Written by guest blogger, Craig Skiles. (Posts 10-11 of 14)
Originally posted here and here.
Commentary [in green] provided by yours truly.
Day 9: Humptulips to Schafer State Park
Monday June 15, 2015, 61 miles (98 km) - Total so far: 478 miles (769 km)
We escaped our mosquito infested camp at about 7AM. Another nice cool morning and the miles flew by. We turned off of Hwy 101 south of Humptulips and turned on to Youmans Road.
|We're leaving Highway 101.|
Though the highway treated us well, we're anxious to ride on quieter roads.
Getting off of 101 was a genius idea. Thank you, Sarah, for being prepared to get us off the big road south of the Olympic Mountains.
[Sarah: Neither Craig nor I had kickstands on our bicycles for the trip. So, whenever we stopped to get off our bikes, we looked for a place against which we could lean our bikes. If we found no such leanable location, then we just layed our bicycles on the ground, as shown below:
|One of our many second (or third) breakfast stops.|
Notice how Craig's bike is laying on the ground.
It took us nine days into our trip to realize that we could lean our bikes against each other, as shown below:
|We leaned our bicycles against each other so that we didn't need|
to lay the bikes on the ground.
This would help prolong the lives of our panniers and prevent us from having to do any heavy lifting. What brilliant (albeit slow) geniuses are we!
Craig has a nice "I'm from Florida" tan. Though he was careful to apply sunscreen everyday, I was definitely the sunscreen nazi. Everyday at 9am, I would yell, "Time to pull over and apply sunscreen." On this particular day, we pulled over, leaned our bikes up against an abandoned gas station, and then got to work lathering up. After a few minutes, Craig looked up and noticed a perfectly crafted hive. I don't do well with yellow and black flying creatures, and so I found another spot where I could finish applying my sunscreen. Craig would have none of my wussiness -- he was completely intrigued by the hive.]
I guess we're all a little unique in what piques our interest. While Craig was infatuated with the hive, I was infatuated with a row of vehicles and farm implements on the side of the road. They were all for sale!]
|A most picturesque yard sale.|
|Cheap trucks -- so much potential...|
|...and a chicken tractor, too.|
Forget the chickens...Sarah could live in there!
The ride into Montesano was glorious in the morning light. Montesano is also a nice town that has yet to be spoiled by chain stores and strip malls. We hit the supermarket and then hung out at the city park eating lunch and calling our Mothers.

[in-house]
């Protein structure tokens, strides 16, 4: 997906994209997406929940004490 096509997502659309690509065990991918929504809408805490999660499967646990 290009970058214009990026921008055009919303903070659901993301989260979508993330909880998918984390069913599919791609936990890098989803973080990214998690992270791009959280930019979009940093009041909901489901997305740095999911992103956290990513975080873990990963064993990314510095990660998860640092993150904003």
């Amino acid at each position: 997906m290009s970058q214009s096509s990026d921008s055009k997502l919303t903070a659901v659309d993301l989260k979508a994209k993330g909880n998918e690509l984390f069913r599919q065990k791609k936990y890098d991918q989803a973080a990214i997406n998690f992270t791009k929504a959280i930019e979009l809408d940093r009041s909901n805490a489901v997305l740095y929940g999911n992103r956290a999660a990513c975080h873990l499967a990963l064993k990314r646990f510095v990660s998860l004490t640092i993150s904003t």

After this nice mid-day stop, we continued on to Schafer State Park. Schafer has hiker/biker sites, but the ranger is letting us take any site we wish since it is still a slow time for this park. We picked a site next to the Satsop River and enjoyed a swim in the cold clear water. Journalling, reading, and chatting with the few other cyclists in the park made our evening quite busy and enjoyable.
My downtube has just about completely cracked off the bottom bracket shell. The crack has not opened up but has advanced to cover 2/3rds of the tube circumference.
Day 10: Schafer State Park to Manchester State Park
Tuesday June 16, 2015, 72 miles (116 km) - Total so far: 550 miles (885 km)
We got our usual start at about 6:30AM. Sarah had our day's route dialed in. She even had a turn-by-turn cue sheet. We made about a million turns down all manner of roads to the point that I was completely lost within about 20 miles.
|Craig makes friends with a unicorn.|
[Sarah: As we were riding along, we noticed a pretty, shiny black car pulled off on the side of the road. What caught our attention was a note taped to the window of the car. It read: "There is nothing in this car to steal. Please don't break my windows. Have a nice day." So far, the sign was effective.]
|Craig, reflected in the shiny paint,|
contemplates breaking into the automobile.
Most of the roads were pleasant to ride on. We did have a few unpleasant miles on Hwy 3 through the town of Belair. While in Belair we stopped at a Safeway to buy a lunch. We then acted like complete vagrants and ate lunch crouched on the steps outside the Safeway while shoppers gawked at the homeless bums on bicycles.
[Sarah: About midway through our dining experience sitting on the steps of Safeway, we noticed what appeared to be a dried pile of vomit off to our right. We laughed, shrugged it off, and kept shoveling food in our mouths. Oh yes, hungry homeless bums are we.]
While riding, all I could think about was that my frame was going to snap in half while descending at an incredible speed. This constant worry didn't make me the most interesting riding partner Sarah could have had. But she seemed ready to get back to Seattle and we hammered along and made good time.
Manchester State Park was full of motorhomes, but did have some secluded hiker/biker sites.
|Our hiker/biker site at Manchester State Park.|
We took a walk along the beach and commented on how much algae was growing in the water. I wonder if this is a normal condition. Seattle can be seen across the water, and tomorrow we will complete our loop around the Olympic Peninsula.